Modiano discovers Dora Bruder while reading an old newspaper from 1941. Dora Bruder’s parents have put a classified ad in the newspaper to inquire about their daughter’s disappearance. She is 15 (as described in the ad) and Jewish (which is not apparent). Dora is totally unknown to Modiano but his curiosity is awakened and he investigates. He sees parallels between Dora’s life and his own father’s, who also survived as a Jew in Paris by hiding and doing illegal activities. Dora’s parents, both from Eastern Europe, live in a room in a poor Paris neighborhood and work small jobs. They are not in hiding and must wear the infamous yellow star. They have sent their daughter to a Catholic boarding school, but Dora runs away several times (which is when her desperate parents put the ad), and at one point, she is arrested by the police who will identify her as Jewish and send her to the Nazi camps where she is killed, in Auschwitz in 1942.

Modiano is on a quest to know all there is to know about Dora’s life (which is not much), and he also wonders about what she saw and felt, if only by citing how cold or rainy one particular day was, but she remains a ghost. He doesn’t put words in her mouth and doesn’t speculate about psychological reasons why she ran away. It is a mix between a biography and an autobiography, as he tells us about his emotions during his investigations and his memories linked to his childhood in the 1960s and his father.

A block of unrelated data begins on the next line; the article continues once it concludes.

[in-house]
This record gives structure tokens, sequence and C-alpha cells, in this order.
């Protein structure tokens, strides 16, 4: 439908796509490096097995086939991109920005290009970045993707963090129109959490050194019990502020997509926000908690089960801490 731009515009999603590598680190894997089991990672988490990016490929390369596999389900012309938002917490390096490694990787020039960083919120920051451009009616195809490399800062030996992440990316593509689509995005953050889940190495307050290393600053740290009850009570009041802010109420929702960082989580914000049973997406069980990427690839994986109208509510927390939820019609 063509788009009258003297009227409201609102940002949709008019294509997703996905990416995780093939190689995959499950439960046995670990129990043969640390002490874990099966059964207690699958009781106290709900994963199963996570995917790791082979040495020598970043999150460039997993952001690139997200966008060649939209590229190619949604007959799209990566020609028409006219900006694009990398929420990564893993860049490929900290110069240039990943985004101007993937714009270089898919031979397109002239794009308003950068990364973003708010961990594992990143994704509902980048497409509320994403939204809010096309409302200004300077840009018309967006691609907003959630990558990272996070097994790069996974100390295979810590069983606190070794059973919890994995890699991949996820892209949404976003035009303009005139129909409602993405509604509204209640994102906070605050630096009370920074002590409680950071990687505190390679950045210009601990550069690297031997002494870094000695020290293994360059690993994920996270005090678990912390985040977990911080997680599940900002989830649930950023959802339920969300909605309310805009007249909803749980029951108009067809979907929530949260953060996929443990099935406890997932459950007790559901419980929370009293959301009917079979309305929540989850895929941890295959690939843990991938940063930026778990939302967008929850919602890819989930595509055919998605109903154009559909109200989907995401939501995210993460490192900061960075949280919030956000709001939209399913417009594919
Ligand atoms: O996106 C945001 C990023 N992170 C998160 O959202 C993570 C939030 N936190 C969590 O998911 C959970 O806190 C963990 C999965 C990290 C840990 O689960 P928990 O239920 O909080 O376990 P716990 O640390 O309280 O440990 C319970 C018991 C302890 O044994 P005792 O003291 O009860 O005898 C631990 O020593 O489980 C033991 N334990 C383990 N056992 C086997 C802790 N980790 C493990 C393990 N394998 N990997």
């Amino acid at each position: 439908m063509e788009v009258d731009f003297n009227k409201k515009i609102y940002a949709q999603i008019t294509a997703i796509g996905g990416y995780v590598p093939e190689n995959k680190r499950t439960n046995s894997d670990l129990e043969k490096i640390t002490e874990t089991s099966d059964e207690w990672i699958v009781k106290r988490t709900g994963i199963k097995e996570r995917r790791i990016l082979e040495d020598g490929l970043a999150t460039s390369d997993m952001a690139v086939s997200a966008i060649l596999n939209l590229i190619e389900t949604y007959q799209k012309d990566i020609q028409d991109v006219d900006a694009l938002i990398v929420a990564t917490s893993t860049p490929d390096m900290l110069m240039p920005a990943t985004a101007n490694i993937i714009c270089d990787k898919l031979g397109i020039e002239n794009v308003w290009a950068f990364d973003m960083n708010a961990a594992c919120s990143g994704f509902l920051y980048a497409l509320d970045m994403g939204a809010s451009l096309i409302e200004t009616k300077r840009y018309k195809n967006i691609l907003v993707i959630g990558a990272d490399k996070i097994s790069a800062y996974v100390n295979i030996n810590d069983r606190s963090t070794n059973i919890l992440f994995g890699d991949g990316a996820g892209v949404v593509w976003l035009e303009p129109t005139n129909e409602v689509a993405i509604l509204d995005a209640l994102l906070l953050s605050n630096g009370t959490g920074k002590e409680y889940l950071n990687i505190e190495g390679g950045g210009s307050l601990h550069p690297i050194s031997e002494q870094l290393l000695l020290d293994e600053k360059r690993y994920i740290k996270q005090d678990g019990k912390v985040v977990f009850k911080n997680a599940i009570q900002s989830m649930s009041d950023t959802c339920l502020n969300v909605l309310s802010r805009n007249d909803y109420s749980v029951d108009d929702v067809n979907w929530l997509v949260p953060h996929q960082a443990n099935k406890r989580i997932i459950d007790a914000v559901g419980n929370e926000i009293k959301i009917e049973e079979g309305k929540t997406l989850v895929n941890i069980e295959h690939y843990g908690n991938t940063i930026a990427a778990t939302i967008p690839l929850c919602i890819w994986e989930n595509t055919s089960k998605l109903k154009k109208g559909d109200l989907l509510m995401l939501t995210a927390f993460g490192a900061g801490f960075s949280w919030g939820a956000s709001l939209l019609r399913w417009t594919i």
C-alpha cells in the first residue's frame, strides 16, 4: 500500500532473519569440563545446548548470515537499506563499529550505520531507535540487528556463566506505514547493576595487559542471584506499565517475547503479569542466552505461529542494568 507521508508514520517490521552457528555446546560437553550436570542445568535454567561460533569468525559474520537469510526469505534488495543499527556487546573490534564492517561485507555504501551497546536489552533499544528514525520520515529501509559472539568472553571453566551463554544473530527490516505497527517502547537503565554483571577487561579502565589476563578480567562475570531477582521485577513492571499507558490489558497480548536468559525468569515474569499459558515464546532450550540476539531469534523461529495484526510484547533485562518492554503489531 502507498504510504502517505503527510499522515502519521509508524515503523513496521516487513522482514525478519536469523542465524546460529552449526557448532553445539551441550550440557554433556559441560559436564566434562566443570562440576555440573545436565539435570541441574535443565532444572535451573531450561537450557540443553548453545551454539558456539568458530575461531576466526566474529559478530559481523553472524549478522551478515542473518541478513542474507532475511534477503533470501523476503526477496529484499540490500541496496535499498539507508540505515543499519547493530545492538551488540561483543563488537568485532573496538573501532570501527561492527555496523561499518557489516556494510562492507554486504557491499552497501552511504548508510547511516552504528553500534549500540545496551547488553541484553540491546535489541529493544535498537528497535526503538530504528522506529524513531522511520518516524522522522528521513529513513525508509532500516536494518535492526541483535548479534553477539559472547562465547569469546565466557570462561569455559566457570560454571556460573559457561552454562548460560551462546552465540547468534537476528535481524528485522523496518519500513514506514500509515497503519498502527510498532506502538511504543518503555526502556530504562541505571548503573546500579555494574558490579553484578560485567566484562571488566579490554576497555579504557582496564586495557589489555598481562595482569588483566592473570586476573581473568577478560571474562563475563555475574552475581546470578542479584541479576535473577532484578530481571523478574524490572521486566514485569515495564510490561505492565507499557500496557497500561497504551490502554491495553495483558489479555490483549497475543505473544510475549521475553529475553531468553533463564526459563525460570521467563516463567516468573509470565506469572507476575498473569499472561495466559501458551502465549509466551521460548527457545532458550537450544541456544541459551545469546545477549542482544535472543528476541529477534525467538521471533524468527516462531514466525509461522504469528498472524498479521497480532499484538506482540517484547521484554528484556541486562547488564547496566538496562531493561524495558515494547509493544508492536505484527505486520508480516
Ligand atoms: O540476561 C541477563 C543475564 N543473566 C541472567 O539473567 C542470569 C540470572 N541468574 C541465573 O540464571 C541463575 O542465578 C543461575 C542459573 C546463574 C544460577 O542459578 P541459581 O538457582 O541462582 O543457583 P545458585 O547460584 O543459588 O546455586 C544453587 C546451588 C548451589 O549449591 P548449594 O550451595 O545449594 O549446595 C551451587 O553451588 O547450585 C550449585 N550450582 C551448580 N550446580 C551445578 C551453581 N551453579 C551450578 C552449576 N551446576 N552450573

It is a richly layered book set on bare-bones facts (what could be smaller than a few lines of a classified ad in a newspaper?), and it can move you to tears with melancholy and tragedy. It’s not surprising that this book has been assigned to all high-school students in France. They must write essays about it and some even have exams on it, but I hope they can still perceive the full emotional and historical value of this wonderful book.

The One with the Loners in the City

Patrick Modiano, Des Inconnues (1998)

At the end of the summer I suddenly wanted to read Modiano. I wish I had found Dora Bruder, his bestseller that us now taught in French high schools, but I settled for anything that looked good on the library shelf. I wanted his mellow voice, his lonely walks through Paris, his obsession about places and memories, his dreamlike narratives that refuse to explain everything.

I sure got that, but I also got more than I bargained for. This book is actually three novellas told from the point of view of young women (or older women reminiscing their youth). Only two of those are set in Paris, the third is set in Annecy, and Lyon and London are also mentioned. The common point of these 3 girls is to be nameless, adrift and lonely.